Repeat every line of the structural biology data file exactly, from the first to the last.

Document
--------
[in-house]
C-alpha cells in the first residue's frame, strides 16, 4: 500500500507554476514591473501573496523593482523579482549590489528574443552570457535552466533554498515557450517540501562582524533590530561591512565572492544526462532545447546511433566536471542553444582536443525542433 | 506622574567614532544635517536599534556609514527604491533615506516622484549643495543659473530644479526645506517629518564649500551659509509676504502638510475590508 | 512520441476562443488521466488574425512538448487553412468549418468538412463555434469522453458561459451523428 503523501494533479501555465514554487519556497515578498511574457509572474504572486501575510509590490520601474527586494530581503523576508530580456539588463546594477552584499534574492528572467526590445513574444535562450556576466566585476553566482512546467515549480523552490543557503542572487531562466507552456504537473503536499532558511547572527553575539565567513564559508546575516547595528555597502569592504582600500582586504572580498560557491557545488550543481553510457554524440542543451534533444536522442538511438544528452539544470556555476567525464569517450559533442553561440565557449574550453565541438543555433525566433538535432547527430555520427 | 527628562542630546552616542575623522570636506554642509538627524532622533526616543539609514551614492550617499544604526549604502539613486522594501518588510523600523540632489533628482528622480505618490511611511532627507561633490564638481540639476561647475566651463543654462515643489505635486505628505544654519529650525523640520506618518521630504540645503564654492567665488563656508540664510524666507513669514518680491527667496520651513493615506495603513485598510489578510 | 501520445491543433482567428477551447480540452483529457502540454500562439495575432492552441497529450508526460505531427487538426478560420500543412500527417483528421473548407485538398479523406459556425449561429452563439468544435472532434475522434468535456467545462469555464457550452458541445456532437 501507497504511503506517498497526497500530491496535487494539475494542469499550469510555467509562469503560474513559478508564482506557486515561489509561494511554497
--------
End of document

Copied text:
[in-house]
C-alpha cells in the first residue's frame, strides 16, 4: 500500500507554476514591473501573496523593482523579482549590489528574443552570457535552466533554498515557450517540501562582524533590530561591512565572492544526462532545447546511433566536471542553444582536443525542433 | 506622574567614532544635517536599534556609514527604491533615506516622484549643495543659473530644479526645506517629518564649500551659509509676504502638510475590508 | 512520441476562443488521466488574425512538448487553412468549418468538412463555434469522453458561459451523428 503523501494533479501555465514554487519556497515578498511574457509572474504572486501575510509590490520601474527586494530581503523576508530580456539588463546594477552584499534574492528572467526590445513574444535562450556576466566585476553566482512546467515549480523552490543557503542572487531562466507552456504537473503536499532558511547572527553575539565567513564559508546575516547595528555597502569592504582600500582586504572580498560557491557545488550543481553510457554524440542543451534533444536522442538511438544528452539544470556555476567525464569517450559533442553561440565557449574550453565541438543555433525566433538535432547527430555520427 | 527628562542630546552616542575623522570636506554642509538627524532622533526616543539609514551614492550617499544604526549604502539613486522594501518588510523600523540632489533628482528622480505618490511611511532627507561633490564638481540639476561647475566651463543654462515643489505635486505628505544654519529650525523640520506618518521630504540645503564654492567665488563656508540664510524666507513669514518680491527667496520651513493615506495603513485598510489578510 | 501520445491543433482567428477551447480540452483529457502540454500562439495575432492552441497529450508526460505531427487538426478560420500543412500527417483528421473548407485538398479523406459556425449561429452563439468544435472532434475522434468535456467545462469555464457550452458541445456532437 501507497504511503506517498497526497500530491496535487494539475494542469499550469510555467509562469503560474513559478508564482506557486515561489509561494511554497